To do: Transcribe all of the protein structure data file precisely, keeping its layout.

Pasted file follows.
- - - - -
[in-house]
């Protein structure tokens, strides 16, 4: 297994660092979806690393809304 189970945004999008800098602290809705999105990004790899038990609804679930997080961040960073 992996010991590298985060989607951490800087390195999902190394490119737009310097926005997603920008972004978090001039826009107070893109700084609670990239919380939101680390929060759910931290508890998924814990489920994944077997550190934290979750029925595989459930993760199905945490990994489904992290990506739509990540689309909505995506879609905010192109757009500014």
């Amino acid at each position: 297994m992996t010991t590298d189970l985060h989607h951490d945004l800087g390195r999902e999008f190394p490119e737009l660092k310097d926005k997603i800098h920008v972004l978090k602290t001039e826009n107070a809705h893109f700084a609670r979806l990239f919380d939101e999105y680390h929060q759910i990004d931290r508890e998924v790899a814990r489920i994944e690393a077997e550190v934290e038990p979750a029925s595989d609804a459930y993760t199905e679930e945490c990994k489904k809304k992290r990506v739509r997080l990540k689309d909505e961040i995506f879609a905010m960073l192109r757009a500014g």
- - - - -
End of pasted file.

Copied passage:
[in-house]
């Protein structure tokens, strides 16, 4: 297994660092979806690393809304 189970945004999008800098602290809705999105990004790899038990609804679930997080961040960073 992996010991590298985060989607951490800087390195999902190394490119737009310097926005997603920008972004978090001039826009107070893109700084609670990239919380939101680390929060759910931290508890998924814990489920994944077997550190934290979750029925595989459930993760199905945490990994489904992290990506739509990540689309909505995506879609905010192109757009500014």
């Amino acid at each position: 297994m992996t010991t590298d189970l985060h989607h951490d945004l800087g390195r999902e999008f190394p490119e737009l660092k310097d926005k997603i800098h920008v972004l978090k602290t001039e826009n107070a809705h893109f700084a609670r979806l990239f919380d939101e999105y680390h929060q759910i990004d931290r508890e998924v790899a814990r489920i994944e690393a077997e550190v934290e038990p979750a029925s595989d609804a459930y993760t199905e679930e945490c990994k489904k809304k992290r990506v739509r997080l990540k689309d909505e961040i995506f879609a905010m960073l192109r757009a500014g």